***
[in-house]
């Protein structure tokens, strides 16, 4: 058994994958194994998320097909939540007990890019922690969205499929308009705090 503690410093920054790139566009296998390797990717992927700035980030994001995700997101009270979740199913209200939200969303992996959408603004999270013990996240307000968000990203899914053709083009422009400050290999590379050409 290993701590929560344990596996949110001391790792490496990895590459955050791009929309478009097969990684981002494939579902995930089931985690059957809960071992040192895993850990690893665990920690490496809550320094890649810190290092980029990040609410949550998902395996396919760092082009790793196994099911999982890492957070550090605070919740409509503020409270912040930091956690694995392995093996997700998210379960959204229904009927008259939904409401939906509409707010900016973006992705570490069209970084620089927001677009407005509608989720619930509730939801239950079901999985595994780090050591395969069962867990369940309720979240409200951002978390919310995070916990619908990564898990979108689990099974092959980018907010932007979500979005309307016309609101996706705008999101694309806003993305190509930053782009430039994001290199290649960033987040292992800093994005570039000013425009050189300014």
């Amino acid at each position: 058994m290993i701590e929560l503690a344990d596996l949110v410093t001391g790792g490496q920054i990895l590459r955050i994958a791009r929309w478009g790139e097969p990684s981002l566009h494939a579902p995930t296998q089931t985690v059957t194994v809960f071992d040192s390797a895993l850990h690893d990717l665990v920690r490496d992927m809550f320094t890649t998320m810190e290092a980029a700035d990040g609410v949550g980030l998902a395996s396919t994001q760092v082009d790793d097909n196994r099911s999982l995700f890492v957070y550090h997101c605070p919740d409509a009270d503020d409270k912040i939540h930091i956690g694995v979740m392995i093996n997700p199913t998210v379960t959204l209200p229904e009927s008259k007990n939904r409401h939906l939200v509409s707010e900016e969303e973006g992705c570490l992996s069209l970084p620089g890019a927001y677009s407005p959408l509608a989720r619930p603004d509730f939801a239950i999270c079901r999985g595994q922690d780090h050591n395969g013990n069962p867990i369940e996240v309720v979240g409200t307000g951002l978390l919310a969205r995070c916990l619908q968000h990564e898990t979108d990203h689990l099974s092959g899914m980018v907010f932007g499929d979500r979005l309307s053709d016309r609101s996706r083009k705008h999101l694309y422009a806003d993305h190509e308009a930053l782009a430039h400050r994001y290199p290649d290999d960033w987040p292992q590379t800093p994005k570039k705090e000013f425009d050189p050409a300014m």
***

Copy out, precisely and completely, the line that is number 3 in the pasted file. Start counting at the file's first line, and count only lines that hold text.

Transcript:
């Amino acid at each position: 058994m290993i701590e929560l503690a344990d596996l949110v410093t001391g790792g490496q920054i990895l590459r955050i994958a791009r929309w478009g790139e097969p990684s981002l566009h494939a579902p995930t296998q089931t985690v059957t194994v809960f071992d040192s390797a895993l850990h690893d990717l665990v920690r490496d992927m809550f320094t890649t998320m810190e290092a980029a700035d990040g609410v949550g980030l998902a395996s396919t994001q760092v082009d790793d097909n196994r099911s999982l995700f890492v957070y550090h997101c605070p919740d409509a009270d503020d409270k912040i939540h930091i956690g694995v979740m392995i093996n997700p199913t998210v379960t959204l209200p229904e009927s008259k007990n939904r409401h939906l939200v509409s707010e900016e969303e973006g992705c570490l992996s069209l970084p620089g890019a927001y677009s407005p959408l509608a989720r619930p603004d509730f939801a239950i999270c079901r999985g595994q922690d780090h050591n395969g013990n069962p867990i369940e996240v309720v979240g409200t307000g951002l978390l919310a969205r995070c916990l619908q968000h990564e898990t979108d990203h689990l099974s092959g899914m980018v907010f932007g499929d979500r979005l309307s053709d016309r609101s996706r083009k705008h999101l694309y422009a806003d993305h190509e308009a930053l782009a430039h400050r994001y290199p290649d290999d960033w987040p292992q590379t800093p994005k570039k705090e000013f425009d050189p050409a300014m």